Tips & Info

Strength training myths

If you haven’t started lifting weights, it may be because you have run into some of the myths about strength training. Read on to dispel these myths and to get the facts about strength training. Taking time each week to build your strength can help you live a more healthy and independent life.

Interested in learning more about strength training?
Verdant is offering a free class called “Strength Training for Adults: A Beginner’s Start to Fitness, Health & Weight Loss” on Thursday, Nov. 3, 2016 from 6:30-7:30 p.m. at the Verdant Community Wellness Center. Learn more on our registration website.

Myth: Strength training is for young people only.

Fact: Nearly everyone can benefit from strength training, including the elderly. Older adults who participate in strength training programs have improved self-confidence and self-esteem, as well as more muscle mass and greater bone density. Besides making you stronger, strength training may help ease arthritis pain, improve heart health, help with weight control, and improve blood glucose control.


Myth: Strength training is for men only.

Fact: It may be even more important for women to strengthen their bones and muscles than it is for men. After menopause, women lose an average of 1 to 2 percent of their bone mass every year. Strength training can help slow this loss. It helps delay the progression of osteoporosis (a disease that causes bones to weaken). Strength training can also slow muscle loss and improve balance, which can help reduce the risk of falls.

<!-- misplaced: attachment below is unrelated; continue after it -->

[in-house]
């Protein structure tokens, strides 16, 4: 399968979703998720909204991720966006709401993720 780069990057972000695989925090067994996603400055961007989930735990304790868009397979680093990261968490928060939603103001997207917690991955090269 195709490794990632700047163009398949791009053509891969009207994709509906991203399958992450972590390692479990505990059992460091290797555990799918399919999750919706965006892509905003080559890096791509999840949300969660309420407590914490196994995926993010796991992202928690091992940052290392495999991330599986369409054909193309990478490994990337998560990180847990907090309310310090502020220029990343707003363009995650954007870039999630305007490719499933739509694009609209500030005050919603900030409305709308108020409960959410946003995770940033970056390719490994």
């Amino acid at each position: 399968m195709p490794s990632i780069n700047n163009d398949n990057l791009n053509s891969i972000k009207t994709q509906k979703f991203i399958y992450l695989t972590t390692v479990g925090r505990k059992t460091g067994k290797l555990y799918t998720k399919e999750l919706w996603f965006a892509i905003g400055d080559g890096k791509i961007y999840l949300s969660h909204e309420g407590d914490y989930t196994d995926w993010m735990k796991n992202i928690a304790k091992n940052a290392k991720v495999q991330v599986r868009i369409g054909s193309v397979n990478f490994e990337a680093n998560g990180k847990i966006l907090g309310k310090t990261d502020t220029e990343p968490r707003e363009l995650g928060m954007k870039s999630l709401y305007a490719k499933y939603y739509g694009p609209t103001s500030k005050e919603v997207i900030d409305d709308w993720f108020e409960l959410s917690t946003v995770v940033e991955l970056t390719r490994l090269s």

Myth: Strength training is dangerous.

Fact: Strength training is safe as long as it is done correctly. You can learn the proper way to use weights by working with a qualified trainer at a local gym or senior center. As with any new exercise, be sure to talk with your health care provider before starting a strength-training program.


Myth: I am too weak for strength training.

Fact: Strength training can be especially helpful if your muscles are weak. It can help make you stronger and improve your balance and flexibility. No matter how weak you may feel, there are strengthening exercises for you. Start with a low weight, or even no weight—using your own body for resistance—and slowly build up as you feel stronger.


Myth: Strength training is difficult to learn.

Fact: For most people, free weights and weight machines are not difficult to master. Work with a trainer or take a class at your gym, senior citizen center, or YMCA. Once you are comfortable using free weights, you may want to buy some to use at home.

Publication Source: Staywell publications
Online Source: CDC
Online Source: CDC
Online Source: CDC
Online Source: National Institute on Aging
Date Last Reviewed: 1/23/2013
Date Last Modified: 2/18/2013